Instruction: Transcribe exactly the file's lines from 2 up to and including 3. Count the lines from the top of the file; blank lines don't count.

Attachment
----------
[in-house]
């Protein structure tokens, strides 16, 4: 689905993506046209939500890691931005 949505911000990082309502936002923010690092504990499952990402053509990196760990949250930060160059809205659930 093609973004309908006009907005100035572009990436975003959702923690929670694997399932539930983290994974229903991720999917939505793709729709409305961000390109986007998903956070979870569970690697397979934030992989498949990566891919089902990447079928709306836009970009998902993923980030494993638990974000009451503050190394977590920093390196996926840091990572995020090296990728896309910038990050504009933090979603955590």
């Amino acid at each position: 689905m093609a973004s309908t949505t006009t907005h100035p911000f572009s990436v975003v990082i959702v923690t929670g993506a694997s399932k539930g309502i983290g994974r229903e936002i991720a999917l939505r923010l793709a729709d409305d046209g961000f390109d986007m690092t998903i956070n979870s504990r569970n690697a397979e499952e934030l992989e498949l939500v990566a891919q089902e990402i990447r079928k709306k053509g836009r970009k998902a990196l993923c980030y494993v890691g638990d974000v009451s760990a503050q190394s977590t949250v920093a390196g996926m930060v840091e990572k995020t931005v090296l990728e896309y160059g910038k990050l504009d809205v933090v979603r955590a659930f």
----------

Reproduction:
């Protein structure tokens, strides 16, 4: 689905993506046209939500890691931005 949505911000990082309502936002923010690092504990499952990402053509990196760990949250930060160059809205659930 093609973004309908006009907005100035572009990436975003959702923690929670694997399932539930983290994974229903991720999917939505793709729709409305961000390109986007998903956070979870569970690697397979934030992989498949990566891919089902990447079928709306836009970009998902993923980030494993638990974000009451503050190394977590920093390196996926840091990572995020090296990728896309910038990050504009933090979603955590």
């Amino acid at each position: 689905m093609a973004s309908t949505t006009t907005h100035p911000f572009s990436v975003v990082i959702v923690t929670g993506a694997s399932k539930g309502i983290g994974r229903e936002i991720a999917l939505r923010l793709a729709d409305d046209g961000f390109d986007m690092t998903i956070n979870s504990r569970n690697a397979e499952e934030l992989e498949l939500v990566a891919q089902e990402i990447r079928k709306k053509g836009r970009k998902a990196l993923c980030y494993v890691g638990d974000v009451s760990a503050q190394s977590t949250v920093a390196g996926m930060v840091e990572k995020t931005v090296l990728e896309y160059g910038k990050l504009d809205v933090v979603r955590a659930f």